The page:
In Vitro Fertilization (or IVF) is one of the many types of assisted reproductive technology (ART) available to couples in Pennsylvania who are facing fertility challenges. In some our previous posts we've discussed the basics of ART, the basics of surrogacy, provided a list of those states that're considered legally friendly towards the practice of surrogacy and now we'll cover the basics of IVF.
Surrogacy law varies state by state across the United States and is constantly changing. While Pennsylvania is considered to be a surrogacy friendly state, this is not true of every state. Below is a list of those states considered to be surrogacy friendly and those states that are not;
In covering some of the different types of assisted reproductive technology (ART) available to couples and individuals in Pennsylvania looking to grow their family, surrogacy is an important area to explore. For those who may be confused as to what surrogacy entails this post will cover the very broad basics of surrogacy.
Many couples in Pennsylvania grow their families through the use of assisted reproductive technology, or ART for short. There's no right or wrong way to build a family and many people are curious about ART. So, what is assisted reproductive technology?
Rapid developments in medical and reproductive technologies are raising new and complex legal issues in family law throughout the United States, including Pennsylvania. Many couples experiencing difficulties with conceiving have increasingly turned to in vitro fertilization (IVF) and other assisted reproduction technologies.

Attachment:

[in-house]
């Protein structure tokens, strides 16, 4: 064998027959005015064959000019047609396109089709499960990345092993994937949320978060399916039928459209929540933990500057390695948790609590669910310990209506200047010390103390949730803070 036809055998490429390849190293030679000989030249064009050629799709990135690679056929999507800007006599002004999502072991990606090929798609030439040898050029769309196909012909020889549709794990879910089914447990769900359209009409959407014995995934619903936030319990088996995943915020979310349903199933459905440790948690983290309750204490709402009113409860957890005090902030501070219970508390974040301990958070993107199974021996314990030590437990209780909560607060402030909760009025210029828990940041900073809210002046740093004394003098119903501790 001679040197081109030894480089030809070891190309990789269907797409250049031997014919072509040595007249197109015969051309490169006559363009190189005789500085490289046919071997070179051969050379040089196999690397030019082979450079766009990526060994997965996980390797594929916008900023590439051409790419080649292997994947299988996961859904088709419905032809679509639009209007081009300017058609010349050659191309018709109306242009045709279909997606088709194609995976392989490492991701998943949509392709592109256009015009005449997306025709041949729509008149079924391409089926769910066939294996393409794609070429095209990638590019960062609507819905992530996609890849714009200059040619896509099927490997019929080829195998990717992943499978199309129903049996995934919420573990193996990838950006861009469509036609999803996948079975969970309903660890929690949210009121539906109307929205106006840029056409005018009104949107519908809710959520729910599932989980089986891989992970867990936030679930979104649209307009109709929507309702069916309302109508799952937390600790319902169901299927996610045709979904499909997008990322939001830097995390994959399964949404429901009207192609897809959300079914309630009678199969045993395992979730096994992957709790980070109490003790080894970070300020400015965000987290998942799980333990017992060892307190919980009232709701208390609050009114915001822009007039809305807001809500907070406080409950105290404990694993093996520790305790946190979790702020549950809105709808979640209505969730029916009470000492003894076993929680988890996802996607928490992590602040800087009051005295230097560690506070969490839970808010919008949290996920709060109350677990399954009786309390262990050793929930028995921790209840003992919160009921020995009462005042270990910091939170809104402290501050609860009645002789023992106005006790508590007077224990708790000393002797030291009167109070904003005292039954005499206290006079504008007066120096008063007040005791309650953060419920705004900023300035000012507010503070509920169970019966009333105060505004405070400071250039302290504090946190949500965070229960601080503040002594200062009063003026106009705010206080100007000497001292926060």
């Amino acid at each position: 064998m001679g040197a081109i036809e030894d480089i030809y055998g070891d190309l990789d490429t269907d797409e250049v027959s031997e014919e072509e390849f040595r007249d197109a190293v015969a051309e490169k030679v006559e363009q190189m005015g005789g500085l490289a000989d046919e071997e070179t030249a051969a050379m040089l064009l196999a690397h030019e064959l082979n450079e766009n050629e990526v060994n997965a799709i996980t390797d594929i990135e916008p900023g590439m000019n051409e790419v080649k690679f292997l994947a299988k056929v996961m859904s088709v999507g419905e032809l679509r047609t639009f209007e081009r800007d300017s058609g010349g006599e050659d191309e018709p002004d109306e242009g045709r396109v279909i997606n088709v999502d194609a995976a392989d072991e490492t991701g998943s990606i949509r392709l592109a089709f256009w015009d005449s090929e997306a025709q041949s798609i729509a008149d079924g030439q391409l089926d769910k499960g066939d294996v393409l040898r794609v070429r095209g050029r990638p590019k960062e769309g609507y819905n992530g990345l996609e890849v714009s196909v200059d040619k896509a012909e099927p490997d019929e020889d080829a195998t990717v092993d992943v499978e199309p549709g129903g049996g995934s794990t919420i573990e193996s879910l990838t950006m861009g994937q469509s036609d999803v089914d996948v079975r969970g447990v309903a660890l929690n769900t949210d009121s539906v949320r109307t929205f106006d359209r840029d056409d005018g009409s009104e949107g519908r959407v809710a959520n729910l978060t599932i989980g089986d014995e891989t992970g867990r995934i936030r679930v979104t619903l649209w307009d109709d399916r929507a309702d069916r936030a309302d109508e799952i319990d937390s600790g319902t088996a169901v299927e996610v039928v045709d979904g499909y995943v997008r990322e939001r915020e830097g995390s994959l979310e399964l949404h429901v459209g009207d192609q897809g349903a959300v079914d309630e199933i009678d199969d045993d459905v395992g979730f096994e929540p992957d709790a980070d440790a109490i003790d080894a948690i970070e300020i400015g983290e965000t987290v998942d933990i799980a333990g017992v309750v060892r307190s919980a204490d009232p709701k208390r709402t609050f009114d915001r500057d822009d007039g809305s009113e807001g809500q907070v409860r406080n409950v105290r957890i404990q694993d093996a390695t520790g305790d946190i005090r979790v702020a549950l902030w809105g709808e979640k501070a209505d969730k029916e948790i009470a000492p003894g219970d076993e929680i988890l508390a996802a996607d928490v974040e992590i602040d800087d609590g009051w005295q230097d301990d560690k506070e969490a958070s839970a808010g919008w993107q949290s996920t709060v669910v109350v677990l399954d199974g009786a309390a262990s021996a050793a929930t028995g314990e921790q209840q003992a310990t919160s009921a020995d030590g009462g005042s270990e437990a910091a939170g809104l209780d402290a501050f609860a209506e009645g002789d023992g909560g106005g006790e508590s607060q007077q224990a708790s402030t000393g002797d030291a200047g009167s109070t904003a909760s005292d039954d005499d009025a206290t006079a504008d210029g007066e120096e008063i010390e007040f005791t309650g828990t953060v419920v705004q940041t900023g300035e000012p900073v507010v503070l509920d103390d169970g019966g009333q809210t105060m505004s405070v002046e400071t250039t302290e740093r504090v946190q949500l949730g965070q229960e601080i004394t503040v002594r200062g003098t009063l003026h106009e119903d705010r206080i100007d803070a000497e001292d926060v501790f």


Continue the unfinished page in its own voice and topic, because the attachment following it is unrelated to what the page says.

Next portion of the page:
With the advent of reproductive technology, divorcing couples in Pennsylvania and around the country are not only compelled to grapple with the question of who should have custody of their living children, but also what to do with their prospective children. The Missouri court of appeals is grappling with just that question as they hear arguments between a husband and wife over the fate of two frozen embryos created via In Vitro Fertilization. This dispute is between a former husband and wife over whether the woman should be permitted to have these embryos implanted and carry them to term.
Family law lawyers are used to battling over custody of children to a point that some of the most extreme cases almost become typical. However, family law and custody is reaching into a new frontier as reproductive technology develops and changes further expanding the definition of children and ultimately the purview of the custody attorney. Leaving the personhood debate aside as it is a more appropriate conversation for our legislators, as reproductive technology expands, family law lawyers and litigants are forced to ask tough questions about whether the division of eggs, sperm and embryos is an appropriate subject for the custody trial or if it's more aptly an issue of property distribution (which complicates the issue for unmarried couples who don't have pending equitable distribution trials).